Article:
(Crystal Schick/Yukon News file) Norman Larue, who was convicted of first-degree murder for his role in beating another man to death with a baseball bat before burning his Ibex Valley cabin down over a drug-related dispute in 2008, has had his appeal dismissed. (Crystal Schick/Yukon News file)

Court dismisses Norman Larue’s first-degree murder appeal

Two out of three Court of Appeal justices agreed that Larue’s appeal was without merit

A Yukon man who was convicted of first-degree murder for his role in beating another man to death with a baseball bat before burning his Ibex Valley cabin down over a drug-related dispute in 2008 has had his appeal dismissed.

In a 42-page written decision June 13, Yukon Court of Appeal Justice Gail Dickson, seconded by Justice Louise Charbonneau, found that the judge in Norman Larue’s trial did not make any legal errors that compromised the fairness of the trial and outcome.

The third judge on the case, Justice Elizabeth Bennett, disagreed and wrote that she would allow the appeal and order a new trial. She was ultimately overruled.

A jury found Larue guilty of first-degree murder in 2013 for his role in the murder of Gordon Seybold, who ran a marijuana grow-op and got into a dispute with the mother of Larue’s co-accused, Christina Asp. During a confrontation at Seybold’s cabin in March 2008, Larue and Asp beat him to death with a baseball bat, burned down the cabin with Seybold’s body inside and then disposed of the bat at a rest area.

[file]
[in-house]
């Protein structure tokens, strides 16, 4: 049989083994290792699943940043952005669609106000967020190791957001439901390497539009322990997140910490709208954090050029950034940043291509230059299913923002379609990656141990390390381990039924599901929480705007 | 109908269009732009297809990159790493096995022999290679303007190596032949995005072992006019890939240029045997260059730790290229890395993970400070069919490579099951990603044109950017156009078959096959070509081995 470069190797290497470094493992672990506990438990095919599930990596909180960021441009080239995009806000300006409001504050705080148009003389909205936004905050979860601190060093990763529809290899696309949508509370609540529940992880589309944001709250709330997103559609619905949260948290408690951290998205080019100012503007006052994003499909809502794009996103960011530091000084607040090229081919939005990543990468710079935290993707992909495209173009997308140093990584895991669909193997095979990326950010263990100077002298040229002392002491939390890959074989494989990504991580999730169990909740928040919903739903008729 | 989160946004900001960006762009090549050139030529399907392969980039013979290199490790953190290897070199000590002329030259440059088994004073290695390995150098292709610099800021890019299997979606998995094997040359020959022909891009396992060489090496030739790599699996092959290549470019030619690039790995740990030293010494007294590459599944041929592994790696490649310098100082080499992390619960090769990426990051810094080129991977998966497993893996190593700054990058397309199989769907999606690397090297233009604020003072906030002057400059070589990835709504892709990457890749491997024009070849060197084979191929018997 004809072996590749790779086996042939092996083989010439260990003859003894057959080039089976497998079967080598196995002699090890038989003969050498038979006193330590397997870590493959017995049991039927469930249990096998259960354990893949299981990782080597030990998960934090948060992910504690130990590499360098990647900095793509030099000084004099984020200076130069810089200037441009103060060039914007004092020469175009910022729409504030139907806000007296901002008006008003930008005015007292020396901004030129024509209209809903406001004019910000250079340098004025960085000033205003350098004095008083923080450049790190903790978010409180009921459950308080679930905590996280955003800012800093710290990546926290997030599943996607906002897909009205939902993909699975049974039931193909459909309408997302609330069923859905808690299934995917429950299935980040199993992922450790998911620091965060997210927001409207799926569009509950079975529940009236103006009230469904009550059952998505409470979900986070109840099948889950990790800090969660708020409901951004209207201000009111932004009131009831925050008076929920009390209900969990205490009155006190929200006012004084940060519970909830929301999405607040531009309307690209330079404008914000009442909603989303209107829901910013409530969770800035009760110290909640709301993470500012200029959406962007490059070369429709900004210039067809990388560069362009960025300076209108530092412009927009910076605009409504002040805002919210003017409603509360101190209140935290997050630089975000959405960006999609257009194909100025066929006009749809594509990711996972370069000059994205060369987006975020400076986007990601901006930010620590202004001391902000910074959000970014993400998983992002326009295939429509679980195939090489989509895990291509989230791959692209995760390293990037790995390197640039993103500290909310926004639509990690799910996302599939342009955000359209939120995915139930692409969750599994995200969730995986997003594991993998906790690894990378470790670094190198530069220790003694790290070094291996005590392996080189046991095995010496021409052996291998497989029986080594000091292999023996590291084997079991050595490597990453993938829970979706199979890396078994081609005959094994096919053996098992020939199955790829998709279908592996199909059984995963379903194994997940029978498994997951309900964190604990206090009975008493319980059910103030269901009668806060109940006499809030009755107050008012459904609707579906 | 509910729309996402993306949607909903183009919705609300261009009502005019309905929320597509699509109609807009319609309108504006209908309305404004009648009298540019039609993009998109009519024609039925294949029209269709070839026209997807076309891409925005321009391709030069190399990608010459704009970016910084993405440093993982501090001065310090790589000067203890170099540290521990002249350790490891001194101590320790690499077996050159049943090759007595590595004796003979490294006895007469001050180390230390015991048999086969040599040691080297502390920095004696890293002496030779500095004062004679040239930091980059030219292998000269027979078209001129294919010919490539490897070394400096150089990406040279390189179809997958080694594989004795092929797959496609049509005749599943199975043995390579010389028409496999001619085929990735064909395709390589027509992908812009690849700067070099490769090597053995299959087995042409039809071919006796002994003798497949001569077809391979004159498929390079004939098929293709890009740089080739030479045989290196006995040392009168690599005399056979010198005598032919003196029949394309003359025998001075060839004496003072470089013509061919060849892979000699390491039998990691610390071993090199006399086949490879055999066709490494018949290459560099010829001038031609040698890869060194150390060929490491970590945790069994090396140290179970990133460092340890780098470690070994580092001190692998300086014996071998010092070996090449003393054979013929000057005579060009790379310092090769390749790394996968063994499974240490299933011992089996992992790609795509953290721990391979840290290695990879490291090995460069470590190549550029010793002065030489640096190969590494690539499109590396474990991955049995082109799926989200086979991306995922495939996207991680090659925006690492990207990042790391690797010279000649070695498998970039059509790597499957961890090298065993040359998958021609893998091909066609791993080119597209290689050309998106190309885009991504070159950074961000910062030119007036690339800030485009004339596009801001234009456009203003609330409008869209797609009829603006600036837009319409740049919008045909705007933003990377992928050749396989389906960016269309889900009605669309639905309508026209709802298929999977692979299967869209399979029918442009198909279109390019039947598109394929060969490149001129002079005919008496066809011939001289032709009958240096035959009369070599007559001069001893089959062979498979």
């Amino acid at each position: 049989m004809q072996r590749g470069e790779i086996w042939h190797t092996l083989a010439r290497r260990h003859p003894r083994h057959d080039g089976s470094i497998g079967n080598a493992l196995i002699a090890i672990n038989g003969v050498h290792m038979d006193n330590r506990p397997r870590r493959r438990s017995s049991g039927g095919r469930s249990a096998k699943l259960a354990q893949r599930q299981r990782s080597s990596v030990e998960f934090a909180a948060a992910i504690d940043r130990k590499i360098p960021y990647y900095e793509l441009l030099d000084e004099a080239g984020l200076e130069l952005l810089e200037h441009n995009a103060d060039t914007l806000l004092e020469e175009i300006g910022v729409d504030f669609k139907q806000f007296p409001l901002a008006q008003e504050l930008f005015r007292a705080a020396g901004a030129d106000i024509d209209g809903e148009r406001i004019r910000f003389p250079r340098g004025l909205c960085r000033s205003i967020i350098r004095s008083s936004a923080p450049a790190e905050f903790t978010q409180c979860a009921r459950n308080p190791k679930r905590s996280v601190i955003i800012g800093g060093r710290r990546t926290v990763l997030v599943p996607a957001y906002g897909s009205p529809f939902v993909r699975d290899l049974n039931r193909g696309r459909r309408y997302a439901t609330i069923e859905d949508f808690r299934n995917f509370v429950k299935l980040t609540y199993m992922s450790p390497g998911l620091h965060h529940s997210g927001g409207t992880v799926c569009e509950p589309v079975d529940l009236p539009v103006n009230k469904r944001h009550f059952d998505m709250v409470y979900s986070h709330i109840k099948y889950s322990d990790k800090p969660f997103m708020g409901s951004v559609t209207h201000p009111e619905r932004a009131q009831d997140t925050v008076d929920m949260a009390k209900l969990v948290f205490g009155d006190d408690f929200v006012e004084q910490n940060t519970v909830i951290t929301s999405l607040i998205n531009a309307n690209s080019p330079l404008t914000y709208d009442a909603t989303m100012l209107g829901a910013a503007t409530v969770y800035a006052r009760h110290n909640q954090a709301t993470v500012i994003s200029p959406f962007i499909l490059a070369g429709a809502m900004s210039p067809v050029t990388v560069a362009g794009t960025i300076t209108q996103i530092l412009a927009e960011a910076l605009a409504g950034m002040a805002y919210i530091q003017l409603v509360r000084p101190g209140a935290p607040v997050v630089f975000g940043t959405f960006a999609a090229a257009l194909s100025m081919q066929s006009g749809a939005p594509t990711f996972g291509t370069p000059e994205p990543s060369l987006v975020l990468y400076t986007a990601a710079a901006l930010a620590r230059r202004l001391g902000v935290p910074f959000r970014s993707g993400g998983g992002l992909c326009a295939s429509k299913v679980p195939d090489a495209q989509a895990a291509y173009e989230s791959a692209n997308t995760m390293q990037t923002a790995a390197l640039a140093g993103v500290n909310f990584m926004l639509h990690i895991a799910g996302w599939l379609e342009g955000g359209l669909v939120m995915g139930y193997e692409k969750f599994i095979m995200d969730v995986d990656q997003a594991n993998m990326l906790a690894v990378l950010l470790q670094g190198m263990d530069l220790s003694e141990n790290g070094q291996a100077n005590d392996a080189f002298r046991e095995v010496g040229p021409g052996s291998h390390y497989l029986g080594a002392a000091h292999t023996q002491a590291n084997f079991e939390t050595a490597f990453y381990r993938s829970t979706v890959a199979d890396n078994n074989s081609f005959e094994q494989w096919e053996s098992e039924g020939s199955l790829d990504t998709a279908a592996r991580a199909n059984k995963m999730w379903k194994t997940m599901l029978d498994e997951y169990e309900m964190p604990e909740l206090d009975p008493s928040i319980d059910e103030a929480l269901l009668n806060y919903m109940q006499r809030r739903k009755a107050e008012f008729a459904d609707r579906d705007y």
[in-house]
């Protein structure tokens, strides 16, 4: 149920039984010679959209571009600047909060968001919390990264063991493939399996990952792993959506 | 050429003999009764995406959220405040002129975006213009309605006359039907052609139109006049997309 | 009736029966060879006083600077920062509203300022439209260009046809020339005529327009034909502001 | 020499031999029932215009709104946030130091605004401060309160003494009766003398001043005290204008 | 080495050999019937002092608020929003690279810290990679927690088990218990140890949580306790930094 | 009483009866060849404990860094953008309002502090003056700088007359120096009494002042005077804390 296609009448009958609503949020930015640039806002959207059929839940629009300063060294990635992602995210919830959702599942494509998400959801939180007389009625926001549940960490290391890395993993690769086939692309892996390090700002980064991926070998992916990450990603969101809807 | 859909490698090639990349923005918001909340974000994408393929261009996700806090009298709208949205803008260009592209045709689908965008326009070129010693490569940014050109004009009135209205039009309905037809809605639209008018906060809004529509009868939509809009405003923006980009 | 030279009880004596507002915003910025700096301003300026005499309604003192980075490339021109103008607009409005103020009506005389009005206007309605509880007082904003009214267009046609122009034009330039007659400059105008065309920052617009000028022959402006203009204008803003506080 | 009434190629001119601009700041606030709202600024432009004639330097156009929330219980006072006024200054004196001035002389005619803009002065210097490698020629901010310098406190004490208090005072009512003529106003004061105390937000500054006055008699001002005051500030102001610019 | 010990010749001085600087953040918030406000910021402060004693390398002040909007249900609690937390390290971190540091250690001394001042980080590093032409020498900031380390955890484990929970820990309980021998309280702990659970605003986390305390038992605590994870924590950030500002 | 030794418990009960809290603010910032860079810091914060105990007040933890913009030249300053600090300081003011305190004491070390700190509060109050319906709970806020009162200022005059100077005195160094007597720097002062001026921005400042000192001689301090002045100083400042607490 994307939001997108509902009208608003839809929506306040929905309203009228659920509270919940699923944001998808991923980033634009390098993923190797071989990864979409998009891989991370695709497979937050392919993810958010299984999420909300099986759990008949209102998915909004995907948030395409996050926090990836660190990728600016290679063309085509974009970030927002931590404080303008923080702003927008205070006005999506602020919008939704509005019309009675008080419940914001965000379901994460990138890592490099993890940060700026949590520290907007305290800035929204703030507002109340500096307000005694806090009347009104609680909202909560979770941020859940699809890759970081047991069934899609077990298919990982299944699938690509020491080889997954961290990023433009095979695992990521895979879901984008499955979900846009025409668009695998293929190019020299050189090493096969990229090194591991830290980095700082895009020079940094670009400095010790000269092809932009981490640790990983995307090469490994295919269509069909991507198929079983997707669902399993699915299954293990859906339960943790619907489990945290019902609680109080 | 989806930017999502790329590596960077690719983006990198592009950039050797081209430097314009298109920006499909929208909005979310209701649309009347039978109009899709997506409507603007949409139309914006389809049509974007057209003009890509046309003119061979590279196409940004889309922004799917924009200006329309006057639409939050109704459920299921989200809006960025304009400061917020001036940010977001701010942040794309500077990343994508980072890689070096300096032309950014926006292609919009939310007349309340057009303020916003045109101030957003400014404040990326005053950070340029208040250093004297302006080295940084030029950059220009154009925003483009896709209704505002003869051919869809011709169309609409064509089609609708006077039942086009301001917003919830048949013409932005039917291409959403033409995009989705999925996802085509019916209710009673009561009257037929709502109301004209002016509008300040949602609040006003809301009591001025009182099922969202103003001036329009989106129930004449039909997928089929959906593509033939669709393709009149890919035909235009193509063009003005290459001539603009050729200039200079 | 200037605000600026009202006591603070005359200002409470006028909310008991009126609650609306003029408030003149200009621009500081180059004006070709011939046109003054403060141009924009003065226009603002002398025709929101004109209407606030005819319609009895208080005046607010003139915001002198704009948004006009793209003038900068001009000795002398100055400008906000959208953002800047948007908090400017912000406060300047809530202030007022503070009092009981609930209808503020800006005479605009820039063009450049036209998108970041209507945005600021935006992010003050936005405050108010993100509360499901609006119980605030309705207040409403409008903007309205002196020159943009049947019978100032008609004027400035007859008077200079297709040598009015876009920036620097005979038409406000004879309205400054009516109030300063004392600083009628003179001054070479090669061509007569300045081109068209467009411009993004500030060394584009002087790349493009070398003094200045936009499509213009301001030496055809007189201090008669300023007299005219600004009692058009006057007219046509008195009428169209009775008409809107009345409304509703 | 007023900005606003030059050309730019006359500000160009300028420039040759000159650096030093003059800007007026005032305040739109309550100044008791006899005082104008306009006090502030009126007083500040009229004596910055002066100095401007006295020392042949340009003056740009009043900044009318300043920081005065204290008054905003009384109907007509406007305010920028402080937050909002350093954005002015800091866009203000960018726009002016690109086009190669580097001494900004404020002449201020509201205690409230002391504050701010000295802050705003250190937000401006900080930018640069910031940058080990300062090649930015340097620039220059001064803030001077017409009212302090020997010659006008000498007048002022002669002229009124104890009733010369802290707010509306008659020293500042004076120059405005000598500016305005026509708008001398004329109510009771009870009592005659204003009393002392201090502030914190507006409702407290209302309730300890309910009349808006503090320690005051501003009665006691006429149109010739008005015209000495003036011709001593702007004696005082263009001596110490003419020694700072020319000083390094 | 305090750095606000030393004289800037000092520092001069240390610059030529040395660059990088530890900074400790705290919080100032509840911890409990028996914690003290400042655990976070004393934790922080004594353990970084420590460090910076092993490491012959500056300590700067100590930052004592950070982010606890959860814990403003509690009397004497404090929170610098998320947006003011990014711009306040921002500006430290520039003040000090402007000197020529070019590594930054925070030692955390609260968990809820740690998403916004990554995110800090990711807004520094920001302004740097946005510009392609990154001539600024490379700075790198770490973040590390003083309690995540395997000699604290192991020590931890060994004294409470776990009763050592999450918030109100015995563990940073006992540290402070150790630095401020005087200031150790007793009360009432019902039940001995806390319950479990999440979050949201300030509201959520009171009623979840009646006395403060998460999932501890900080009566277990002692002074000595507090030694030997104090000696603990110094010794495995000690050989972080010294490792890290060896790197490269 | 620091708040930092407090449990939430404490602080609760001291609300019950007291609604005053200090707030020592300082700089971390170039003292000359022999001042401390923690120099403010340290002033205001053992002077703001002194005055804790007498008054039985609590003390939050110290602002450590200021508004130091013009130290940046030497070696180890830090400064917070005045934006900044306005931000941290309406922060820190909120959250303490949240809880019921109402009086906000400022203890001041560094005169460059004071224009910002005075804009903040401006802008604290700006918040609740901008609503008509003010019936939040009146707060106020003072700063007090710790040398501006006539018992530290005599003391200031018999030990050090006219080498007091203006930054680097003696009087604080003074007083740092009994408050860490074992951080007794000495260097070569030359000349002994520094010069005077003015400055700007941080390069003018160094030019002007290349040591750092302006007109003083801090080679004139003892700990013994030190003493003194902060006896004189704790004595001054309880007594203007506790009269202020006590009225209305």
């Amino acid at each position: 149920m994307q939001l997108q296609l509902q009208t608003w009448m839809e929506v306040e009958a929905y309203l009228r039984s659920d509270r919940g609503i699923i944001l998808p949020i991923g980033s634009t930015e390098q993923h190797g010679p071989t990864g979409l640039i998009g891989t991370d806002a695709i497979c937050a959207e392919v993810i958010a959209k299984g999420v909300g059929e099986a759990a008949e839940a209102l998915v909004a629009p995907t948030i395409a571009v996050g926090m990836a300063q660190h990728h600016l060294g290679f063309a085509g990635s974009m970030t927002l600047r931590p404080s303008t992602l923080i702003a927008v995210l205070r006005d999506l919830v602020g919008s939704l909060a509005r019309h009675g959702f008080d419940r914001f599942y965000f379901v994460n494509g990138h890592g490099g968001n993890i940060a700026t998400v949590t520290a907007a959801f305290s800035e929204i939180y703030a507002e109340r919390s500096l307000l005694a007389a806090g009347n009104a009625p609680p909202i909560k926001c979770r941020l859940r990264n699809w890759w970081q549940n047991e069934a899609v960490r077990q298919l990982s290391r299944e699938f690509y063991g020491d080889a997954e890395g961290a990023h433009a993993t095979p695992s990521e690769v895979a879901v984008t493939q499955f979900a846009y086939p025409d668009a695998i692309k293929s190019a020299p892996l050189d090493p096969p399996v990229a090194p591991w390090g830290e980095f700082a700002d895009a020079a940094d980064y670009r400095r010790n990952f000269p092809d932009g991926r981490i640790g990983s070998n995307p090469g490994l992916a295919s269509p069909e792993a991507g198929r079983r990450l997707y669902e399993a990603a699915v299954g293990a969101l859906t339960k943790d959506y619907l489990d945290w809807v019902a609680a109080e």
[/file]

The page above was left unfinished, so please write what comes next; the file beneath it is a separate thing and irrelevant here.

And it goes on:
At the core of Larue’s appeal was whether the trial judge should have allowed the Crown to enter recordings of incriminating statements made by Asp as evidence.

Investigators secretly recorded Asp’s statements in the course of a “Mr. Big” operation, during which undercover officers created a fake criminal organization which they “recruited” Asp into. Convinced the organization was real, Asp told undercover officers about Seybold’s murder and her and Larue’s roles in it.

Asp was tried separately and ultimately convicted of second-degree murder for Seybold’s death. She refused to testify at Larue’s trial.

In her decision, Dickson wrote that the trial judge had adequately considered and warned jurors about the circumstances under which investigators had obtained Asp’s statements and Asp’s motives while giving the statements.

The trial judge also correctly determined that there was adequate corroborating evidence to decide that, on a balance of probabilities, Asp was being truthful in her statements, Dickson found. That evidence included that Larue’s own statements to undercover officers contained details similar to Asp’s and the fact that both Larue and Seybold’s DNA were found on the baseball bat.

Dickson also found that Larue’s other grounds of appeal were without merit. These included that the trial judge wrongly dismissed an application for a mistrial and that there was no evidence to support a first-degree murder charge.

Bennet disagreed, writing that the trial judge had not fully and properly explored other possible motives Asp may have had when giving her statements — for example, that she could have been lying and implicating Larue in an attempt to cover up her own conduct. Bennett also found that “none of the evidence relied on by the trial judge was properly corroborative” in determining whether Asp was being truthful.

Charbonneau agreed with Dickson’s reasonings, ultimately resulting in Larue’s appeal being dismissed.

Contact Jackie Hong at jackie.hong@yukon-news.com

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